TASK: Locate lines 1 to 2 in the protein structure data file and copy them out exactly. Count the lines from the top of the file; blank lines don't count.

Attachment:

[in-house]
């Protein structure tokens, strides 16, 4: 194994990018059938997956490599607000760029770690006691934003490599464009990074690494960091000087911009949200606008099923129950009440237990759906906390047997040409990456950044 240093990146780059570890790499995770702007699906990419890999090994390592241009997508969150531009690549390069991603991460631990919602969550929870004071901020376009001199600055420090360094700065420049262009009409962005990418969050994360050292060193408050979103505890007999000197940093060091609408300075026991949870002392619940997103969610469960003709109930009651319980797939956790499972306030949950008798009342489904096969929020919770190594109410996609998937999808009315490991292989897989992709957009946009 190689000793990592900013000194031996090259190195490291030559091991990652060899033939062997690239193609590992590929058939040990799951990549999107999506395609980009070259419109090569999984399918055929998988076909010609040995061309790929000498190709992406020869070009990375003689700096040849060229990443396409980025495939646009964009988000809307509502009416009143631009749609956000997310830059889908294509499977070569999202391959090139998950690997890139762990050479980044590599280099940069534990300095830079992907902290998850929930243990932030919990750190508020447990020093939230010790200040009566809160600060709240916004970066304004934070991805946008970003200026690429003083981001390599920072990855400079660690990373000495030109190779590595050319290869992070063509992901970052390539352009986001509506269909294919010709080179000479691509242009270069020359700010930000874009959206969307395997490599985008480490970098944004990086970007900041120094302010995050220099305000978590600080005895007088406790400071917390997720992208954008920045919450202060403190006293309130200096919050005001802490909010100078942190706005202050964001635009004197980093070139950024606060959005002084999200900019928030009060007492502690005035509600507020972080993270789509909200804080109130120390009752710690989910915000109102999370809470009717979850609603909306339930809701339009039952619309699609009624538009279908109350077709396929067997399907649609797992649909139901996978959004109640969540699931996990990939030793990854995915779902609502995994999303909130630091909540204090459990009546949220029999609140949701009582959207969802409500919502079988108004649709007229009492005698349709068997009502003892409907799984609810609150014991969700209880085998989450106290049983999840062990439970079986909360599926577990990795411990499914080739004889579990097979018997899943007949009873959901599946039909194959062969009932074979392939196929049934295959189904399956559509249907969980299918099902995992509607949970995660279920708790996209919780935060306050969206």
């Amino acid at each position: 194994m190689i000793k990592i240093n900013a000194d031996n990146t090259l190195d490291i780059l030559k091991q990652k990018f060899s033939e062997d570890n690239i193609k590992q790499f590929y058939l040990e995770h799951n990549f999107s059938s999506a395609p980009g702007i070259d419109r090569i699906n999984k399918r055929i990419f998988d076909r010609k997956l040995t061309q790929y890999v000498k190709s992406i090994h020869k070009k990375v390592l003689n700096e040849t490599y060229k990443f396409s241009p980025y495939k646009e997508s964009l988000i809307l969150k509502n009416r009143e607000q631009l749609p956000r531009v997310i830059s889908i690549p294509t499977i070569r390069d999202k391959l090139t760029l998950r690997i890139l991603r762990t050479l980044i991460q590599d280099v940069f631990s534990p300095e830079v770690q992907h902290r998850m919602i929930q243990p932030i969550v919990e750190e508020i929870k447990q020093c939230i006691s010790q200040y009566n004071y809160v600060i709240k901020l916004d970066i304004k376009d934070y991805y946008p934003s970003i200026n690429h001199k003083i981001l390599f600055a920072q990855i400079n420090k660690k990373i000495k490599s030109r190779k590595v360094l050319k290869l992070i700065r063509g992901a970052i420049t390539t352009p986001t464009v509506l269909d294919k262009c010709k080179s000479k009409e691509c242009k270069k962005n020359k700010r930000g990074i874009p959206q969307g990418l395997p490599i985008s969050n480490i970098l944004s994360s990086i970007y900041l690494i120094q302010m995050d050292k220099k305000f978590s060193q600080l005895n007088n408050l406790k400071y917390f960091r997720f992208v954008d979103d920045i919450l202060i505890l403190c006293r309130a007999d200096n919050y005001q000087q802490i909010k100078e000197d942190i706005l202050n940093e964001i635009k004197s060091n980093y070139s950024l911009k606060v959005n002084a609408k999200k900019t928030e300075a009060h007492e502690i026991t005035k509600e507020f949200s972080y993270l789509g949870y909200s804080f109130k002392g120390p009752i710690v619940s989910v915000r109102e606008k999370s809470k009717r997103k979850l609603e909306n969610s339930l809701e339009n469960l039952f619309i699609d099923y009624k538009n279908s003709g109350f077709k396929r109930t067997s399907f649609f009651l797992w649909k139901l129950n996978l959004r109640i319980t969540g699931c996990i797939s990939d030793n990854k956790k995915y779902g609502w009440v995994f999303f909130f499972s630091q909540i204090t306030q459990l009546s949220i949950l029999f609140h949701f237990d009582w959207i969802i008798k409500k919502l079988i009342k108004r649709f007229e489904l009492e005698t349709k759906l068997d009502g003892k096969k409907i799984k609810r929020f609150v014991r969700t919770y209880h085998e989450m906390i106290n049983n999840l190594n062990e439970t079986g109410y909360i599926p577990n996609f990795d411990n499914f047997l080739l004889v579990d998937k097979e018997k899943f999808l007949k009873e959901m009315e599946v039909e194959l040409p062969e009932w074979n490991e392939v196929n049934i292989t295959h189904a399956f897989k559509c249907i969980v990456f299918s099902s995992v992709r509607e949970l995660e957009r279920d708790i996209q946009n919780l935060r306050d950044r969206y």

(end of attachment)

[in-house]
């Protein structure tokens, strides 16, 4: 194994990018059938997956490599607000760029770690006691934003490599464009990074690494960091000087911009949200606008099923129950009440237990759906906390047997040409990456950044 240093990146780059570890790499995770702007699906990419890999090994390592241009997508969150531009690549390069991603991460631990919602969550929870004071901020376009001199600055420090360094700065420049262009009409962005990418969050994360050292060193408050979103505890007999000197940093060091609408300075026991949870002392619940997103969610469960003709109930009651319980797939956790499972306030949950008798009342489904096969929020919770190594109410996609998937999808009315490991292989897989992709957009946009 190689000793990592900013000194031996090259190195490291030559091991990652060899033939062997690239193609590992590929058939040990799951990549999107999506395609980009070259419109090569999984399918055929998988076909010609040995061309790929000498190709992406020869070009990375003689700096040849060229990443396409980025495939646009964009988000809307509502009416009143631009749609956000997310830059889908294509499977070569999202391959090139998950690997890139762990050479980044590599280099940069534990300095830079992907902290998850929930243990932030919990750190508020447990020093939230010790200040009566809160600060709240916004970066304004934070991805946008970003200026690429003083981001390599920072990855400079660690990373000495030109190779590595050319290869992070063509992901970052390539352009986001509506269909294919010709080179000479691509242009270069020359700010930000874009959206969307395997490599985008480490970098944004990086970007900041120094302010995050220099305000978590600080005895007088406790400071917390997720992208954008920045919450202060403190006293309130200096919050005001802490909010100078942190706005202050964001635009004197980093070139950024606060959005002084999200900019928030009060007492502690005035509600507020972080993270789509909200804080109130120390009752710690989910915000109102999370809470009717979850609603909306339930809701339009039952619309699609009624538009279908109350077709396929067997399907649609797992649909139901996978959004109640969540699931996990990939030793990854995915779902609502995994999303909130630091909540204090459990009546949220029999609140949701009582959207969802409500919502079988108004649709007229009492005698349709068997009502003892409907799984609810609150014991969700209880085998989450106290049983999840062990439970079986909360599926577990990795411990499914080739004889579990097979018997899943007949009873959901599946039909194959062969009932074979392939196929049934295959189904399956559509249907969980299918099902995992509607949970995660279920708790996209919780935060306050969206």